“Pecked to death”: Studying how teacher-mothers cope

By Andru McCracken


It’s not everyday a resident with a newly earned doctorate returns to the valley, and less so, has the chance to apply her most recent research locally. That’s the exceptional case of Shirley Giroux, who spent part of her high school education in Valemount off and on as her parents cycled through retirement and ‘unretirement.’

Shirley Giroux holds her PhD… the first one.

Giroux spent many years in Williams Lake but has recently returned to Valemount to work as a mental health counsellor in Valemount’s elementary and secondary schools. She completed her PhD this spring at UNBC, graduating from the department of Health Sciences (and receiving a Governor General’s Gold Medal for outstanding academic achievement at the graduate level). Her PhD thesis title is unforgettable: “Like being pecked to death by a chicken” Resilience and Work-Family  Equilibrium in Teacher/Mothers.”

Her PhD topic arose from her experience:

“I was interested, as a teacher and mom myself, in how so many people who are teaching and raising children at the same time are able to continue on teaching and parenting as both can be very challenging,” she said.

The work also stemmed from previous research into anxiety.

“Out of that work, I heard a lot of stories talking to colleagues: what kind of parent they wanted to be, versus what kind of parent they felt they were,” she said.

“As teachers we work with kids all day and then we come home and work with our own kids. It can be difficult to maintain clear boundaries between work children and home children.”

Giroux was a teacher before she was a mother, and when she had kids she opted to work part-time to manage the load; it’s not something that everyone can afford to do.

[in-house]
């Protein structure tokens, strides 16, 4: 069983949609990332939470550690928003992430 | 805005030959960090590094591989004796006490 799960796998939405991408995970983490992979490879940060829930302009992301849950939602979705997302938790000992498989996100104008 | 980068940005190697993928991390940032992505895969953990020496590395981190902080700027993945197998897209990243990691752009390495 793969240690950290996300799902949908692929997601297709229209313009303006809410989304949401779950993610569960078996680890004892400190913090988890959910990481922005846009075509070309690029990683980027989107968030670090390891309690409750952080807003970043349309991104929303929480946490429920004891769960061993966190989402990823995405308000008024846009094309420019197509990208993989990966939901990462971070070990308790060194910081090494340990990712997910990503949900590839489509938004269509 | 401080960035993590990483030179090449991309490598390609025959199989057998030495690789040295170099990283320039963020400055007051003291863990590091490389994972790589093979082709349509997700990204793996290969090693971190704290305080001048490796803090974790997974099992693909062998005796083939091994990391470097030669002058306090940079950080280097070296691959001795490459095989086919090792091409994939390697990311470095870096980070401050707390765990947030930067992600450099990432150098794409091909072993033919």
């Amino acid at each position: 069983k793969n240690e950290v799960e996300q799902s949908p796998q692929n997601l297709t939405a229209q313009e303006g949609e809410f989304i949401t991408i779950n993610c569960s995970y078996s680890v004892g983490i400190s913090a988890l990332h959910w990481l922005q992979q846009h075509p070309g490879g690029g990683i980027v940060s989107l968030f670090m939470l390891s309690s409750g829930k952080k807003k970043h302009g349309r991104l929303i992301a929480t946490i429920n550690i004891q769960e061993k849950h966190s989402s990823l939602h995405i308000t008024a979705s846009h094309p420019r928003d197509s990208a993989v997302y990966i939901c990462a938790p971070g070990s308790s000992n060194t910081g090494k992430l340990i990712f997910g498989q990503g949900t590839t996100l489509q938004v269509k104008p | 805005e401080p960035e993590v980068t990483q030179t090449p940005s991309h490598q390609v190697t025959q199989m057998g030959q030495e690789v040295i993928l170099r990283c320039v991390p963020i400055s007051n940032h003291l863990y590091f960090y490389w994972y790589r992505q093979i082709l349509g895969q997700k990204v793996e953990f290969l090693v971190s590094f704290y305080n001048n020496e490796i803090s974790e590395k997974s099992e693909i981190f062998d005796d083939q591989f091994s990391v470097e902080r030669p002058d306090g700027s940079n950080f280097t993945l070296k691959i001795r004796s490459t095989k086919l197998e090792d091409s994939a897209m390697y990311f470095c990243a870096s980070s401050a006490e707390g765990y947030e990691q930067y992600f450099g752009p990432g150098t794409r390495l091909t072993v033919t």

Using a combination of qualitative and quantitative research methods, Giroux explored the experience of teachers to learn more about how they cope. She found an array of strategies. Intriguingly she found that the level of work interference in home life isn’t necessarily higher with teachers who are mothers than teachers who are not.

The number one coping strategy seemed to be seeking external support.

“As the teachers get more experienced (experience and age were closely related) they relied more on external resources,” said Giroux. “It might just be that with more experience you have a bigger network or maybe you don’t have to feel as if you are proving yourself as much.”

The research has already had an impact.

“[Teachers told me] what a sense of relief it gave them that their experiences were reflected in these stories,” she said.

Giroux said there isn’t really a space for teachers to talk about the impact of their job on family life.

“I argue that just like we put time aside for professional development we should have a forum where teachers can talk to the emotional part of the work,” she said.

Giroux has been able to try such a program in Valemount.

“The local schools and the union and the school district are supporting a project that directly tests some of my conclusions: that it might be helpful for teachers (and, ultimately, their students too) to talk about the emotional aspects,” she said.

When Giroux had her thesis bound she decided to go with double sided pages. Good thing, the tome contains 342 pages.

“It’s a very short-term project until March. It will be interesting to see what people think about that.”

She had great things to say about the school system in the Robson Valley.

“There seems to be a lot going on, which is really exciting. There appears to be an appetite for people to try new things,” she said.

“People here are actively interested in working together to try things out. That mindset and the prior existence of a local mental health project was one of the things that sweetened the pot to come back to Valemount.”

Giroux wants to take the work further, studying systems change and how to apply the findings of ‘Pecked’ to make life better for teachers and other helping professionals, as well as entire communities.

Giroux said graduate research can be an effective way to bring about meaningful change.

“I know it’s not the only route,” she said. “I want to continue pursuing an education, largely because I enjoy it.”

She won’t pursue that new research too soon. She figures she’ll wait until her husband forgets she already has a PhD.

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